Earl Putman Dedicated Coaching Award: Coach Earl R. Putman, of Phoenix Arizona, passed away February 19, 2006.
Born Earl Robert Putman in Cincinnati, Ohio, he coached for 30 years and was head football coach at Moon Valley High School for 25 years.
Coach Putman was a championship winning athlete, a championship winning coach, and gentle giant of a man in stature, character, and accomplishments. Coach Putman's believed 'people are basically good' and his goal as a coach was 'to make young men better.' Winning was a bonus, but character building, helping young men find themselves through football, was his reason for coaching.
Selected as one of the Top 25 Football Coaches of the 21st Century by the Arizona Republic in December 1999, he was called 'a revered coach.' He had 167 wins at Moon Valley and his 1982 Rockets 14-0 season culminated in the AAA Arizona State Championship. He was named High School Coach of the Year in 1982 and 1986 and Skyline Division Coach of the Year in 1974, 1975, and 1988. He was head coach for the All-Star Game in 1981 and was honored by having the1985-86 All Star game dedicated to him. Moon Valley won the Skyline League Championships in 1981, 1982, and 1986, was AAA Arizona State Runner-up in 1986, and won the Fiesta Region Championship in 1989. He was inducted into the Arizona High School Coaches Hall of Fame in 1985 and the National High School Coaches Association Hall of Fame in 1997. He received the National Football Foundation and Hall of Fame Outstanding Coaches Award in 1987 and the Arizona Coaches Association Distinguished Service Award in 1993. Other awards included the Arizona Republic All-Arizona Special Merit/Retiree Award 1989-90 and the Arizona Republic's Outstanding Coach, Men's Sports, for 1983. Coach Putman was President of the Arizona Coaches Association in 1970-73 and remained active in that organization, the National Football Foundation, and the Arizona Coaches Hall of Fame for the remainder of his life.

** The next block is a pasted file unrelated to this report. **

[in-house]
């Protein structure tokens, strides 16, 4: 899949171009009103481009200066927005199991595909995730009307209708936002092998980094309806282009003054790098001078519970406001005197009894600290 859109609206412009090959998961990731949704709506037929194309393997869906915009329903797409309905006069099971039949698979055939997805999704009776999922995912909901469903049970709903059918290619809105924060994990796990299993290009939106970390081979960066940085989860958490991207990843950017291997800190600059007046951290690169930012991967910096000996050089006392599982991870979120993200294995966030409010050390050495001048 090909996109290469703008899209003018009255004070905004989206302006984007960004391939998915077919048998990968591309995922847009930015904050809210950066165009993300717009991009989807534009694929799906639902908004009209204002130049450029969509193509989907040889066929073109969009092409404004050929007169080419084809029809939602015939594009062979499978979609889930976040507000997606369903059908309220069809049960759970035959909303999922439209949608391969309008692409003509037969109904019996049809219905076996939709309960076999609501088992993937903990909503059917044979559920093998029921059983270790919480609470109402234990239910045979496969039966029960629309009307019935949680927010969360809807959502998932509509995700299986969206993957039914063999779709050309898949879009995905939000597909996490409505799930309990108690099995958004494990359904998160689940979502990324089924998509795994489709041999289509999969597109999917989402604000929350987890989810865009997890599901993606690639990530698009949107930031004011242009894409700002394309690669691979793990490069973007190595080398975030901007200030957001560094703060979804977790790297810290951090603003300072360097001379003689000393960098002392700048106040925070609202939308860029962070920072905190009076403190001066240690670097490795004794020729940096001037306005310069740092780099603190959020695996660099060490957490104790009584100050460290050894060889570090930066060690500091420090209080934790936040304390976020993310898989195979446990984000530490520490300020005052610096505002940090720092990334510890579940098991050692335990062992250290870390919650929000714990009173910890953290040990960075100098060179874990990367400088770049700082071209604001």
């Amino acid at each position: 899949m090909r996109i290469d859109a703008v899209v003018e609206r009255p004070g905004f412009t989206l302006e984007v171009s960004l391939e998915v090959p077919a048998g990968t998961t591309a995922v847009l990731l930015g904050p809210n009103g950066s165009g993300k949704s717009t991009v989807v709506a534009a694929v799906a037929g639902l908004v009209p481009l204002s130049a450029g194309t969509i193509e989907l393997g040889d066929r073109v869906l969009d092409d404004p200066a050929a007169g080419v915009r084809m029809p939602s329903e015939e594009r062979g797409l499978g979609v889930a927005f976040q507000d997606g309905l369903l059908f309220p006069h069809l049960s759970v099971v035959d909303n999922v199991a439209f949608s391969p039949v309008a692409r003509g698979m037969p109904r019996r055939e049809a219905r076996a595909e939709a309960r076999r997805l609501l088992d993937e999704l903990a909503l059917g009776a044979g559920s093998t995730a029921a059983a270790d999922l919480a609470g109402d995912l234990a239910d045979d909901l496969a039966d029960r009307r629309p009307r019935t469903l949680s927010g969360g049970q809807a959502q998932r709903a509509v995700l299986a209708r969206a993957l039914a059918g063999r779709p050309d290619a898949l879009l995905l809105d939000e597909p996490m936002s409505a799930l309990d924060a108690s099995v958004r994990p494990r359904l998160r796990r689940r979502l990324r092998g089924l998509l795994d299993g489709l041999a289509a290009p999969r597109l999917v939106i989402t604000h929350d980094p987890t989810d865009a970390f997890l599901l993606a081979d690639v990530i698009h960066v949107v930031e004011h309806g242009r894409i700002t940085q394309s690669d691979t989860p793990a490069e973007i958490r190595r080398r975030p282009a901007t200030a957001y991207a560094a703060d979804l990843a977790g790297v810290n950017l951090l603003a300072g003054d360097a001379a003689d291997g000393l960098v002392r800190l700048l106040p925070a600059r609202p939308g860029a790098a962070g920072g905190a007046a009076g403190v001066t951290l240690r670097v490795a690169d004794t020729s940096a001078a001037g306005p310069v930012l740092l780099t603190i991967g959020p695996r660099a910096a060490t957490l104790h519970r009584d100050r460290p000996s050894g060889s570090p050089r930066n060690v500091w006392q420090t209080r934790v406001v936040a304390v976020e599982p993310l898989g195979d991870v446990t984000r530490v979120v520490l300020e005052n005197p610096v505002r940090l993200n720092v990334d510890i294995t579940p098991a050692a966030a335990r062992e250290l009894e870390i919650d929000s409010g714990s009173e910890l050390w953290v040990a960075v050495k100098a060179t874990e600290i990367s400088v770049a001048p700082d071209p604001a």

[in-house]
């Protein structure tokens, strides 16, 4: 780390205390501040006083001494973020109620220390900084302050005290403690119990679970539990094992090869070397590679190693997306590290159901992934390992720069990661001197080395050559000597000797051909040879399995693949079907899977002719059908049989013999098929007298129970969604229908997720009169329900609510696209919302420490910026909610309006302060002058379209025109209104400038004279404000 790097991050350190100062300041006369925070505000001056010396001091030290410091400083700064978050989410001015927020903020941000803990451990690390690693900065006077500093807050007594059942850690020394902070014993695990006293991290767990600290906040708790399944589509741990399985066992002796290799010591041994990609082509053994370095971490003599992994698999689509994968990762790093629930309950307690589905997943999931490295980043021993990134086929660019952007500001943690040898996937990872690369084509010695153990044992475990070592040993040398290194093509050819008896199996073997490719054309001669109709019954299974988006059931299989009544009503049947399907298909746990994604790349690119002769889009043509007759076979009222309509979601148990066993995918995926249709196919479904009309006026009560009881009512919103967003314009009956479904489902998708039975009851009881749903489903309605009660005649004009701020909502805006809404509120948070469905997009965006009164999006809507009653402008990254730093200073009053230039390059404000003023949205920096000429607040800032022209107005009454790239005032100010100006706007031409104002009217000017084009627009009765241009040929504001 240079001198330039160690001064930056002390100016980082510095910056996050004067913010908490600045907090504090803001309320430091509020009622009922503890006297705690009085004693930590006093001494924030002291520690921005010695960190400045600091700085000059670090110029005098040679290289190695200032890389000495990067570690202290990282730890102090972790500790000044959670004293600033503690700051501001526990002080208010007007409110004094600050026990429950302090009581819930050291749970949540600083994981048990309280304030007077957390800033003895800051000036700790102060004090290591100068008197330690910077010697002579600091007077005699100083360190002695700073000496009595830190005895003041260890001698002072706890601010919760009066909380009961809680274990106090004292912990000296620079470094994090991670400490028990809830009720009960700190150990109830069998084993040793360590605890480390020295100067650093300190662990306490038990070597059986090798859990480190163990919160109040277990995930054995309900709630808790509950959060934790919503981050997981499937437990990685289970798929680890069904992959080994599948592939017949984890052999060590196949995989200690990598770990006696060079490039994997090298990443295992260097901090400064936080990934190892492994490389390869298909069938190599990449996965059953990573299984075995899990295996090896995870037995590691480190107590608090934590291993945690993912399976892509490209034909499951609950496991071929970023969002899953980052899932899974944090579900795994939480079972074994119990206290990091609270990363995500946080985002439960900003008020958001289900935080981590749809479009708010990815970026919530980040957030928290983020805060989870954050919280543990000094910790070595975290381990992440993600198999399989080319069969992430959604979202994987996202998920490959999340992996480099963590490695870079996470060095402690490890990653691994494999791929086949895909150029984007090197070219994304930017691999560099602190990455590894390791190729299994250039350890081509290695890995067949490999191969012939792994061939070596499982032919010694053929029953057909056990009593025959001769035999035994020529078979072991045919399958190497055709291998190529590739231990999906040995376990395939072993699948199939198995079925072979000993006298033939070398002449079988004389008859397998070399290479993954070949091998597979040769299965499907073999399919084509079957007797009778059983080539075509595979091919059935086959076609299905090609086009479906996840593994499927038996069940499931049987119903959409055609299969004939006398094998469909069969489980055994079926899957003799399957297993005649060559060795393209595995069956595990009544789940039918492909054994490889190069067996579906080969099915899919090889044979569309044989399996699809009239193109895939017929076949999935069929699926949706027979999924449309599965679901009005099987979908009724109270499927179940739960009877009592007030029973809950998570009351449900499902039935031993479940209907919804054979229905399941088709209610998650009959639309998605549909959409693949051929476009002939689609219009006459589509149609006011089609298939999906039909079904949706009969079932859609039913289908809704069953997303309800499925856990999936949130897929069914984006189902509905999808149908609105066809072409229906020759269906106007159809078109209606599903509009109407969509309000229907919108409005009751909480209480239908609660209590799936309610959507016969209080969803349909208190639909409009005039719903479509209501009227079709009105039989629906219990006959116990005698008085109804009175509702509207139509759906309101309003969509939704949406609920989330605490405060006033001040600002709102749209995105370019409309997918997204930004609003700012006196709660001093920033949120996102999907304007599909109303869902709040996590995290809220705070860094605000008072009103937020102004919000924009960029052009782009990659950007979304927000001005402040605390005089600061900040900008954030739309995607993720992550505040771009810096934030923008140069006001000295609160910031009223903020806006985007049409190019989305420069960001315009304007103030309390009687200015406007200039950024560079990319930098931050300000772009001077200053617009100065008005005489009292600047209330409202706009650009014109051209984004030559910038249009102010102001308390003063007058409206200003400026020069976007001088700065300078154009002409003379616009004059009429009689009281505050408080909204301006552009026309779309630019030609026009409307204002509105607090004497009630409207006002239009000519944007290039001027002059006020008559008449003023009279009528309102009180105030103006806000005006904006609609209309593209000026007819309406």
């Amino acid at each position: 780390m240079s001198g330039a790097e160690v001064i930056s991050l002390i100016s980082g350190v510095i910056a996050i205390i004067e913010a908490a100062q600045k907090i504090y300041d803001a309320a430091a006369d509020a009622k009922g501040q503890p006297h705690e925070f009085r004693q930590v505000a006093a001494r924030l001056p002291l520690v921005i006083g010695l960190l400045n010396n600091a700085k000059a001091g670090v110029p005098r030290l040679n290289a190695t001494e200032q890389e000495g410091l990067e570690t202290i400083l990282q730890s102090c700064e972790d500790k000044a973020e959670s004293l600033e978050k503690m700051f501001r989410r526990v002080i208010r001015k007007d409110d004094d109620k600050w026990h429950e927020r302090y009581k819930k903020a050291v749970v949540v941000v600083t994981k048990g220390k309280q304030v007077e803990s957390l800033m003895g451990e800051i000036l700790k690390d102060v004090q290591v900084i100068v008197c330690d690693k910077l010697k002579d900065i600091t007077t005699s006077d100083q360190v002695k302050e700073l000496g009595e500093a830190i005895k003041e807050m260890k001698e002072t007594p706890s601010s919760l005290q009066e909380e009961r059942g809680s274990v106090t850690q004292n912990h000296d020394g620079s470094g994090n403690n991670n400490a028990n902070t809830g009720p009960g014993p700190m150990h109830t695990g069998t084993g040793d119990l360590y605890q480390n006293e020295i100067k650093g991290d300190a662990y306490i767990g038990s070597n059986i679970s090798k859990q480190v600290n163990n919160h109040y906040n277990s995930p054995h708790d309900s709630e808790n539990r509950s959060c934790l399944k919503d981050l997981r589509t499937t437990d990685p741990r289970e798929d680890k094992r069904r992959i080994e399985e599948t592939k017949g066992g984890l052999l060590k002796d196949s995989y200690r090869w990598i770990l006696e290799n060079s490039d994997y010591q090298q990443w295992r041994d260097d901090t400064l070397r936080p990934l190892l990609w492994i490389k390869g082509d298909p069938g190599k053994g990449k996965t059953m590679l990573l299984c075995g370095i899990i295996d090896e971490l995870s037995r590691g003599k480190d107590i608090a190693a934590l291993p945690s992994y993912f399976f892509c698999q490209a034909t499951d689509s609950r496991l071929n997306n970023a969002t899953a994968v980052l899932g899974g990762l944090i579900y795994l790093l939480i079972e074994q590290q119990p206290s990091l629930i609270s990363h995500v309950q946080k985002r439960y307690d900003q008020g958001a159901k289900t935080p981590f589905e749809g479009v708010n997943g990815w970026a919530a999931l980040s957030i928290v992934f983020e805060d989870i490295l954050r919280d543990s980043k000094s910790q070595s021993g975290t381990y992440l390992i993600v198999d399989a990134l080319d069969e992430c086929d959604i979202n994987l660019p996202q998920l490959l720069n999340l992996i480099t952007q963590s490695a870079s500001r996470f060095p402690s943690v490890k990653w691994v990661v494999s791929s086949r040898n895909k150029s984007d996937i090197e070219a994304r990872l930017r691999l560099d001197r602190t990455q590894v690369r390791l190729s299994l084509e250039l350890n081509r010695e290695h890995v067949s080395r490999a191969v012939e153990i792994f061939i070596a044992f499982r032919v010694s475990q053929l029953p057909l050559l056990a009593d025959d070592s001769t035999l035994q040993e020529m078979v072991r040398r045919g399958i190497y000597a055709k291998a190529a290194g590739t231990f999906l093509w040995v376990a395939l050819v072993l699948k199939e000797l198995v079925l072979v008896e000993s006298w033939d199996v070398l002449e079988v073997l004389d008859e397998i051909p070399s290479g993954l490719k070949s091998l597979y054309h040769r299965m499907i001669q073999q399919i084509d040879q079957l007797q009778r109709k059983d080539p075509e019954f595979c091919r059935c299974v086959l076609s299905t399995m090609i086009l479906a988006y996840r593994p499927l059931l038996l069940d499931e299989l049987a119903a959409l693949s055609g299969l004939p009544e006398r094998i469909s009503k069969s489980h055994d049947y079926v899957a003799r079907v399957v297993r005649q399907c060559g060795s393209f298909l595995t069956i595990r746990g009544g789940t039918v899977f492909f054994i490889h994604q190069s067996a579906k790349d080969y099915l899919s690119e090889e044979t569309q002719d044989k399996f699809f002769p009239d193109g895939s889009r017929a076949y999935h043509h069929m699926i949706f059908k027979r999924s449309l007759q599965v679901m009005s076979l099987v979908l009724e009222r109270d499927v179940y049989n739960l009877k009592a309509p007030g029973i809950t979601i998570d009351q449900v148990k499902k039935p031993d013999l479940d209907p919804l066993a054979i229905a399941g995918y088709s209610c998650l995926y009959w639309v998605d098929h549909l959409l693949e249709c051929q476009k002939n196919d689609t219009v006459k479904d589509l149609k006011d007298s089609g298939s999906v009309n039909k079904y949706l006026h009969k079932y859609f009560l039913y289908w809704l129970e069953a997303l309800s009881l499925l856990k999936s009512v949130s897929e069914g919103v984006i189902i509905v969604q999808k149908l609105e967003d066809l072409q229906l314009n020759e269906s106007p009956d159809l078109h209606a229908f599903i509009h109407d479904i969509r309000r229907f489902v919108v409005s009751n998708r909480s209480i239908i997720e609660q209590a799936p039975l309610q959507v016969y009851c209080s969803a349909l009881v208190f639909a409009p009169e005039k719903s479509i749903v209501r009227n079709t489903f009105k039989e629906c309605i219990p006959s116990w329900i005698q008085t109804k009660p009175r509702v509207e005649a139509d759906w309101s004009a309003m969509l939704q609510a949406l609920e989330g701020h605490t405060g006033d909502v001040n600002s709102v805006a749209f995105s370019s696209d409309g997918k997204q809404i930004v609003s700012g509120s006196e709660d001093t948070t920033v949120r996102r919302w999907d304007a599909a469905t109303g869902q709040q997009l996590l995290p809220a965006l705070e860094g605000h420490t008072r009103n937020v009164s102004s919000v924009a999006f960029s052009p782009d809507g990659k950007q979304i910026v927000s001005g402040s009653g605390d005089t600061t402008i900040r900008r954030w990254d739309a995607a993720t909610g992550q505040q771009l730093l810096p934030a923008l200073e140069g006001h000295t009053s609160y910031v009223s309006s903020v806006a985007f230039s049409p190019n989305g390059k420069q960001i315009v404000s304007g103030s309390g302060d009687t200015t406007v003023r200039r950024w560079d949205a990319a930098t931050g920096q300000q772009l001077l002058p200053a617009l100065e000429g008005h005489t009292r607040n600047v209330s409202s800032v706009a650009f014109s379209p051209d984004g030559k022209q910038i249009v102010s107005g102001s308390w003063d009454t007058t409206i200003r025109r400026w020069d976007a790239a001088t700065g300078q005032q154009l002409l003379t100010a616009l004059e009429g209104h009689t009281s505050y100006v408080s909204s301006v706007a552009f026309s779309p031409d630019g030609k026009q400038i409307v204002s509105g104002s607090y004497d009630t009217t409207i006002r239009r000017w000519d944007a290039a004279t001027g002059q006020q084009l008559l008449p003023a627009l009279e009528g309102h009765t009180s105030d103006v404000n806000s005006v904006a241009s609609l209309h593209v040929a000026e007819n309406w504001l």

A 1950 graduate of Hughes High School, Cincinnati Ohio, he was a star tackle on the football team, co-captain of the track team, and state champion in the shot put and discus, setting new state records in both events. Coach Putman was recruited by both Woody Hayes and the legendary Bear Bryant but elected to come to Arizona State on a track scholarship. He set the 1951 Border Conference Record in shot put and discus. He played football at Arizona State in the fall of 1951 and a Los Angeles Examiner article described him as 'light footed as a gazelle on the grid.' Coach Putman graduated from Arizona State in 1957 with a BS degree and in 1964 from Northern Arizona University with a Masters degree.
He was drafted in 1952 and served in the Army during the Korean War. In 1953, he was the All-Service champion in shot put and discus. And with Coach Putman and other future NFL players, the Fort Ord Warriors football team won the All-Service championship the same year. Honorably discharged from the Army in 1954 he was a 5th round draft choice for the New York Giants. Teammates there included Frank Gifford, Kyle Rote, Tom Landry (player coach), and Vince Lombardi (position coach). Following a year in the Canadian League with the Hamilton Tiger Cats, he joined the Chicago Cardinals in 1957. The Earl Putman football trading card lists him as a center for the Chicago Cardinals and 'the biggest man in pro ball.' His 6 foot, 6 inch frame at 308 pounds, size 16 EEEE shoes, size 52 jersey, 44 pants, and size 8 headgear (created by splitting 2 normal helmets and splicing them together) made him the biggest man in the NFL in 1957. Coach Ray Richards, Chicago Cardinals, said of his new center, 'amazing mobility...actually quick.'
After retirement Coach Putman continued his service to young people as a mainstay in the free physicals for teen athletes program that screens young men and women who participate in school sports (Team Osteopathic Physicals for Students). Many young lives have been saved by this program which is provided free by the Steingard Group and others and with the assistance of more than 300 volunteers.
2011 Notre Dame Prep Head Coach Scot Bemis and his coaching staff